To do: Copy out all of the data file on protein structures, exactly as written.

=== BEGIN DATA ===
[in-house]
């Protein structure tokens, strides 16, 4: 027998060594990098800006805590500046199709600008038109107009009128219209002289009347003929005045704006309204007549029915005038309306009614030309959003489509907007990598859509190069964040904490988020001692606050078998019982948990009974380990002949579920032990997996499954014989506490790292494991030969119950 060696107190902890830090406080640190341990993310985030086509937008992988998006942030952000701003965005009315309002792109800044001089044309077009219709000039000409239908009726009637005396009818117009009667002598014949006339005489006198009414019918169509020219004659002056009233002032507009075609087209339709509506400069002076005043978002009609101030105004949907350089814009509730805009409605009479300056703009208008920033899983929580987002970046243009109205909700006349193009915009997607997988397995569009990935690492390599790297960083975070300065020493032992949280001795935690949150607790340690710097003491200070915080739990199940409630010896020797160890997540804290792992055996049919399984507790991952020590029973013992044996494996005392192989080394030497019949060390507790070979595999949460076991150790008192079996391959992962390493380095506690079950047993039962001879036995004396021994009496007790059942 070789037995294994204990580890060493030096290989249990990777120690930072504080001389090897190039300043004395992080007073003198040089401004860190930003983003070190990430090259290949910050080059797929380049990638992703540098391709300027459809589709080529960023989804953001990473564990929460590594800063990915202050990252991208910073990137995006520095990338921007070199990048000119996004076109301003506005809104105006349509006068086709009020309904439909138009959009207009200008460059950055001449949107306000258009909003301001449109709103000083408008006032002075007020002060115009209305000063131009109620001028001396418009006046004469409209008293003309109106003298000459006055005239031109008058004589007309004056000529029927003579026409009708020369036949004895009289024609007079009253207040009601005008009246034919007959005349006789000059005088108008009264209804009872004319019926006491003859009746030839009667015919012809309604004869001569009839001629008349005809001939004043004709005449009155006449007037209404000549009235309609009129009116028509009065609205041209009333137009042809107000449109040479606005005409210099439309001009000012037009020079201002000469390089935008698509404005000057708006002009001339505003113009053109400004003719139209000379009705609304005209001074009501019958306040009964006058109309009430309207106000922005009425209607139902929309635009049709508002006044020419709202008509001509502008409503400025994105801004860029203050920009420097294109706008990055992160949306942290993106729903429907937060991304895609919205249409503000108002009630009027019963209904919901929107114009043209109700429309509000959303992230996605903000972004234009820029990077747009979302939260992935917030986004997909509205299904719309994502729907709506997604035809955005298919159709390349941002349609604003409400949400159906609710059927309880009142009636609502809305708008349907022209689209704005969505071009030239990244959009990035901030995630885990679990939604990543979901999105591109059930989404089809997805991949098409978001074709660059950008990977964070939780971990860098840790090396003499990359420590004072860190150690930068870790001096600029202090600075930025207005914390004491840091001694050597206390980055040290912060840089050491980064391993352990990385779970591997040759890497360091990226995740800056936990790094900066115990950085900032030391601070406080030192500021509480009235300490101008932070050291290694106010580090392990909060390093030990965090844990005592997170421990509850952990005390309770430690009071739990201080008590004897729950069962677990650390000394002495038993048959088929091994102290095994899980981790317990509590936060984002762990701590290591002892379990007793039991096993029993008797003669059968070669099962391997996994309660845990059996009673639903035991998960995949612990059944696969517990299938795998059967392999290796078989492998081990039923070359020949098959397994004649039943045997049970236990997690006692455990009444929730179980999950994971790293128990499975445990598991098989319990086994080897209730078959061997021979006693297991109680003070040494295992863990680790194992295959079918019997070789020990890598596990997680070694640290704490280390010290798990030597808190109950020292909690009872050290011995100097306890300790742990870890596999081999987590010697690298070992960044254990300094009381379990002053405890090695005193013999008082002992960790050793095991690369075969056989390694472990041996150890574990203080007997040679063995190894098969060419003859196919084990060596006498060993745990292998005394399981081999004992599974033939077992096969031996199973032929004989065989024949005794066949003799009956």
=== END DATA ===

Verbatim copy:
[in-house]
């Protein structure tokens, strides 16, 4: 027998060594990098800006805590500046199709600008038109107009009128219209002289009347003929005045704006309204007549029915005038309306009614030309959003489509907007990598859509190069964040904490988020001692606050078998019982948990009974380990002949579920032990997996499954014989506490790292494991030969119950 060696107190902890830090406080640190341990993310985030086509937008992988998006942030952000701003965005009315309002792109800044001089044309077009219709000039000409239908009726009637005396009818117009009667002598014949006339005489006198009414019918169509020219004659002056009233002032507009075609087209339709509506400069002076005043978002009609101030105004949907350089814009509730805009409605009479300056703009208008920033899983929580987002970046243009109205909700006349193009915009997607997988397995569009990935690492390599790297960083975070300065020493032992949280001795935690949150607790340690710097003491200070915080739990199940409630010896020797160890997540804290792992055996049919399984507790991952020590029973013992044996494996005392192989080394030497019949060390507790070979595999949460076991150790008192079996391959992962390493380095506690079950047993039962001879036995004396021994009496007790059942 070789037995294994204990580890060493030096290989249990990777120690930072504080001389090897190039300043004395992080007073003198040089401004860190930003983003070190990430090259290949910050080059797929380049990638992703540098391709300027459809589709080529960023989804953001990473564990929460590594800063990915202050990252991208910073990137995006520095990338921007070199990048000119996004076109301003506005809104105006349509006068086709009020309904439909138009959009207009200008460059950055001449949107306000258009909003301001449109709103000083408008006032002075007020002060115009209305000063131009109620001028001396418009006046004469409209008293003309109106003298000459006055005239031109008058004589007309004056000529029927003579026409009708020369036949004895009289024609007079009253207040009601005008009246034919007959005349006789000059005088108008009264209804009872004319019926006491003859009746030839009667015919012809309604004869001569009839001629008349005809001939004043004709005449009155006449007037209404000549009235309609009129009116028509009065609205041209009333137009042809107000449109040479606005005409210099439309001009000012037009020079201002000469390089935008698509404005000057708006002009001339505003113009053109400004003719139209000379009705609304005209001074009501019958306040009964006058109309009430309207106000922005009425209607139902929309635009049709508002006044020419709202008509001509502008409503400025994105801004860029203050920009420097294109706008990055992160949306942290993106729903429907937060991304895609919205249409503000108002009630009027019963209904919901929107114009043209109700429309509000959303992230996605903000972004234009820029990077747009979302939260992935917030986004997909509205299904719309994502729907709506997604035809955005298919159709390349941002349609604003409400949400159906609710059927309880009142009636609502809305708008349907022209689209704005969505071009030239990244959009990035901030995630885990679990939604990543979901999105591109059930989404089809997805991949098409978001074709660059950008990977964070939780971990860098840790090396003499990359420590004072860190150690930068870790001096600029202090600075930025207005914390004491840091001694050597206390980055040290912060840089050491980064391993352990990385779970591997040759890497360091990226995740800056936990790094900066115990950085900032030391601070406080030192500021509480009235300490101008932070050291290694106010580090392990909060390093030990965090844990005592997170421990509850952990005390309770430690009071739990201080008590004897729950069962677990650390000394002495038993048959088929091994102290095994899980981790317990509590936060984002762990701590290591002892379990007793039991096993029993008797003669059968070669099962391997996994309660845990059996009673639903035991998960995949612990059944696969517990299938795998059967392999290796078989492998081990039923070359020949098959397994004649039943045997049970236990997690006692455990009444929730179980999950994971790293128990499975445990598991098989319990086994080897209730078959061997021979006693297991109680003070040494295992863990680790194992295959079918019997070789020990890598596990997680070694640290704490280390010290798990030597808190109950020292909690009872050290011995100097306890300790742990870890596999081999987590010697690298070992960044254990300094009381379990002053405890090695005193013999008082002992960790050793095991690369075969056989390694472990041996150890574990203080007997040679063995190894098969060419003859196919084990060596006498060993745990292998005394399981081999004992599974033939077992096969031996199973032929004989065989024949005794066949003799009956």